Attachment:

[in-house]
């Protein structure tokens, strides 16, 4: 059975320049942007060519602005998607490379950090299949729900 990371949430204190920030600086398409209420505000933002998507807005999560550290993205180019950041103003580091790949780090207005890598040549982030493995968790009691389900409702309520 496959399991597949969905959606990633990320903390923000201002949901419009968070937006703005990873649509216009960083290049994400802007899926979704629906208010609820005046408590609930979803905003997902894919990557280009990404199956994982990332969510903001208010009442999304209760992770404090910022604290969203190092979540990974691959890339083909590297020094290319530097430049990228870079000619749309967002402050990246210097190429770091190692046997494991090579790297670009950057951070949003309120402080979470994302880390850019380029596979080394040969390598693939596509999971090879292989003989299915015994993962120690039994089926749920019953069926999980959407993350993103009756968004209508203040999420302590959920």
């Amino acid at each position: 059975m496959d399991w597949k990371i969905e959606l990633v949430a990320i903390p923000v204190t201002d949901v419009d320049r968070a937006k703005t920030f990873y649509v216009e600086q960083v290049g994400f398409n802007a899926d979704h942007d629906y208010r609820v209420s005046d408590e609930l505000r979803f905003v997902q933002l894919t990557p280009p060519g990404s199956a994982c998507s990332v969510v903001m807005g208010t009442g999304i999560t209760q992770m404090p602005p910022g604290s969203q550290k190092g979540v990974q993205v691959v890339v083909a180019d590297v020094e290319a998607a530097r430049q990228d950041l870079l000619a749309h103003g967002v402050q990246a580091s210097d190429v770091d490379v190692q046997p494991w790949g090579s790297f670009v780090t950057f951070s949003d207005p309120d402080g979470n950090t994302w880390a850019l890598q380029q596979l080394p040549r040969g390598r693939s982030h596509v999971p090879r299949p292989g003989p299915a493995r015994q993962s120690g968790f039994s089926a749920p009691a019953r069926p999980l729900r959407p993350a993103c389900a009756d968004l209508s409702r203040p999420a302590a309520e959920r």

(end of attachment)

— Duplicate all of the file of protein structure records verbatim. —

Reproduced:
[in-house]
């Protein structure tokens, strides 16, 4: 059975320049942007060519602005998607490379950090299949729900 990371949430204190920030600086398409209420505000933002998507807005999560550290993205180019950041103003580091790949780090207005890598040549982030493995968790009691389900409702309520 496959399991597949969905959606990633990320903390923000201002949901419009968070937006703005990873649509216009960083290049994400802007899926979704629906208010609820005046408590609930979803905003997902894919990557280009990404199956994982990332969510903001208010009442999304209760992770404090910022604290969203190092979540990974691959890339083909590297020094290319530097430049990228870079000619749309967002402050990246210097190429770091190692046997494991090579790297670009950057951070949003309120402080979470994302880390850019380029596979080394040969390598693939596509999971090879292989003989299915015994993962120690039994089926749920019953069926999980959407993350993103009756968004209508203040999420302590959920």
């Amino acid at each position: 059975m496959d399991w597949k990371i969905e959606l990633v949430a990320i903390p923000v204190t201002d949901v419009d320049r968070a937006k703005t920030f990873y649509v216009e600086q960083v290049g994400f398409n802007a899926d979704h942007d629906y208010r609820v209420s005046d408590e609930l505000r979803f905003v997902q933002l894919t990557p280009p060519g990404s199956a994982c998507s990332v969510v903001m807005g208010t009442g999304i999560t209760q992770m404090p602005p910022g604290s969203q550290k190092g979540v990974q993205v691959v890339v083909a180019d590297v020094e290319a998607a530097r430049q990228d950041l870079l000619a749309h103003g967002v402050q990246a580091s210097d190429v770091d490379v190692q046997p494991w790949g090579s790297f670009v780090t950057f951070s949003d207005p309120d402080g979470n950090t994302w880390a850019l890598q380029q596979l080394p040549r040969g390598r693939s982030h596509v999971p090879r299949p292989g003989p299915a493995r015994q993962s120690g968790f039994s089926a749920p009691a019953r069926p999980l729900r959407p993350a993103c389900a009756d968004l209508s409702r203040p999420a302590a309520e959920r």